Second Battle of Santiago
After our last battle for Santiago ended in stalemate, with the French still in control of the town, the allied forces withdrew out of cannon range.
After discussion, the allies withdrew south being followed by a "victorious" French force.
several days, and many miles later the allied plan was revealed. They were only marching to met up with the remainder of Beresford's troops. The Portuguese doubled in size over night and the French decided to go back north!!!
This time it was the allied turn to chase the French, but they wanted to catch them and did, s few miles south of Santiago. The French were attempting to retreat by crossing 2 rivers and were caught between them, battle on!
The French deployed and their left flank was across the rivers already and attempting to hold the allies as long as possible, The centre was split between the 2 sides of the river and the right stuck between both rivers.
The allies deployed as follows -
Right flank was the Portuguese, whose entire 1st Division along with Cavalry and Artillery from the second Division on table and the remainder left off table in reserve.
A nice line of 10 gun batteries faced the "thin blue line"
The centre and left were needed to deploy on the far side of the first river, which gave the French an advantage, however there were plenty of guns to be used too.
The centre ready to go
The left faced the hardest fight as the French were deployed well forward in an effort to hold up the allies, whilst inflicting lots of casualties.
The left fight was the hardest with Bob suffering from poor dice and good French resistance. Initially, Bob sent a cavalry unit around the flank to try and get in the rear. However, march column, traverse shot inflicted casualties, followed by a French cavalry counter charge saw the end of that!
The remainder of the Divisions struggled to get across the bridges.
But did find a ford and by the end had started to get across.
The centre fared a bit better, managing to cross in several places.
Stubborn French cavalry charges, combined with infantry and artillery fire, slowed the advance down and it became a bit of a mess in the centre.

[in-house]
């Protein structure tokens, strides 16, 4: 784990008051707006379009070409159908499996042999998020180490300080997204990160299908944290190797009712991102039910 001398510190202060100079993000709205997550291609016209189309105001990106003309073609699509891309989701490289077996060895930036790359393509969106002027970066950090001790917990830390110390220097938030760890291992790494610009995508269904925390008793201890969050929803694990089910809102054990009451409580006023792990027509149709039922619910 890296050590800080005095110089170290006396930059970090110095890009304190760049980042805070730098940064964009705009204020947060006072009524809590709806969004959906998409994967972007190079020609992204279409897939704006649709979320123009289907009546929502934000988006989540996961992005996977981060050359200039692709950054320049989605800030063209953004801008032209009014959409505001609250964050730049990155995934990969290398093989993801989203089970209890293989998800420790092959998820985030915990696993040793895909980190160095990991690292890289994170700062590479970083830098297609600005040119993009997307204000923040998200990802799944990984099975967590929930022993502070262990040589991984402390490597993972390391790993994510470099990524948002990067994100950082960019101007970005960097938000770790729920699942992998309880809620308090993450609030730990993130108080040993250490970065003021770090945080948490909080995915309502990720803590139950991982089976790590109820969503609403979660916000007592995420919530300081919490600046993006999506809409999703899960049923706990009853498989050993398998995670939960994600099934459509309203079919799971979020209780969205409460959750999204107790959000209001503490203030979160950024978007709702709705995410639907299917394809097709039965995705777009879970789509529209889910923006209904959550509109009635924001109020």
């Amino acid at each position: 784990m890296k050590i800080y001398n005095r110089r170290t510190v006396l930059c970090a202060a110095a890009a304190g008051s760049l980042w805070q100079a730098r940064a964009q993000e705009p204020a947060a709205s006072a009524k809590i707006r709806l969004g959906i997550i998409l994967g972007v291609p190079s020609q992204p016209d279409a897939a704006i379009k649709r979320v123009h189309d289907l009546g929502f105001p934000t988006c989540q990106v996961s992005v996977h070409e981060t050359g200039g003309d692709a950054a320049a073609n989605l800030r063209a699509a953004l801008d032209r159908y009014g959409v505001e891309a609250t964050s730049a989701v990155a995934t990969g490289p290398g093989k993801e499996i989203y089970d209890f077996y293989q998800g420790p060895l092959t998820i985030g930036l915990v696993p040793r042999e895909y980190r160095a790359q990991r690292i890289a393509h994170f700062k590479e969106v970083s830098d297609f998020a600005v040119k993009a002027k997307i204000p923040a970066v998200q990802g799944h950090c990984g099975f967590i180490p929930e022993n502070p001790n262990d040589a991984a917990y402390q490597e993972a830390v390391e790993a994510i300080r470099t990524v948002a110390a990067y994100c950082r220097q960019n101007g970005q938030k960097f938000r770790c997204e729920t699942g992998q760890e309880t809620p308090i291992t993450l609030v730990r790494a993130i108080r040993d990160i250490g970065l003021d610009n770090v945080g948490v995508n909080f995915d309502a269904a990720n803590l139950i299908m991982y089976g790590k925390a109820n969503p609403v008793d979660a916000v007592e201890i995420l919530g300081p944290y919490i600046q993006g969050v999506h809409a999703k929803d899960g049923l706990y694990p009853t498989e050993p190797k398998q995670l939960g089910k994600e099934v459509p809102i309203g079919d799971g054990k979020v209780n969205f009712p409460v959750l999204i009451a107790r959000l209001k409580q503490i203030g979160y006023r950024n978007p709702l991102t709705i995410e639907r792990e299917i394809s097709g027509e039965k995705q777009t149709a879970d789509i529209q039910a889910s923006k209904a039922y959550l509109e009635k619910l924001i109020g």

The centre were finally able to push through the town and had started to cross the far river after som e hard fighting.
Unfortunately in their eagerness to get across and into the French baggage, the gallant French defenders in the town were ignored and managed to escape under cover of darkness.
The Portuguese fared a lot better and were frustrated in not being able to get at the French, who deployed over the river, with the only bridge well defended, whilst being rigged to blow. The French infantry suffered under the constant gun fire as the Portuguese slowly approached behind a rolling fire of cannon.
The infantry were thankful to be ordered to withdraw out of range, but this left the artillery to suffer instead. On the far right, the Portuguese tried and tried to cross the bridge to no avail. Finally leaving it to the artillery to deal with the stubborn cavalry holding them back, but too late to get the Portuguese across.
Luckily for the Portuguese, their first attempt yielded a ford and the first brigade streamed across, with the Cazadores finishing off a gun battery with close range musket fire. By the end of the day, 1 brigade was over and being closely followed by another.
The battle soon ended after this and was declared a draw. unfortunately, most of the dead French were able to recover and re-join the army as were the allied.
Once again luck was with the Portuguese and took no casualties, I'm sure their luck will run out soon.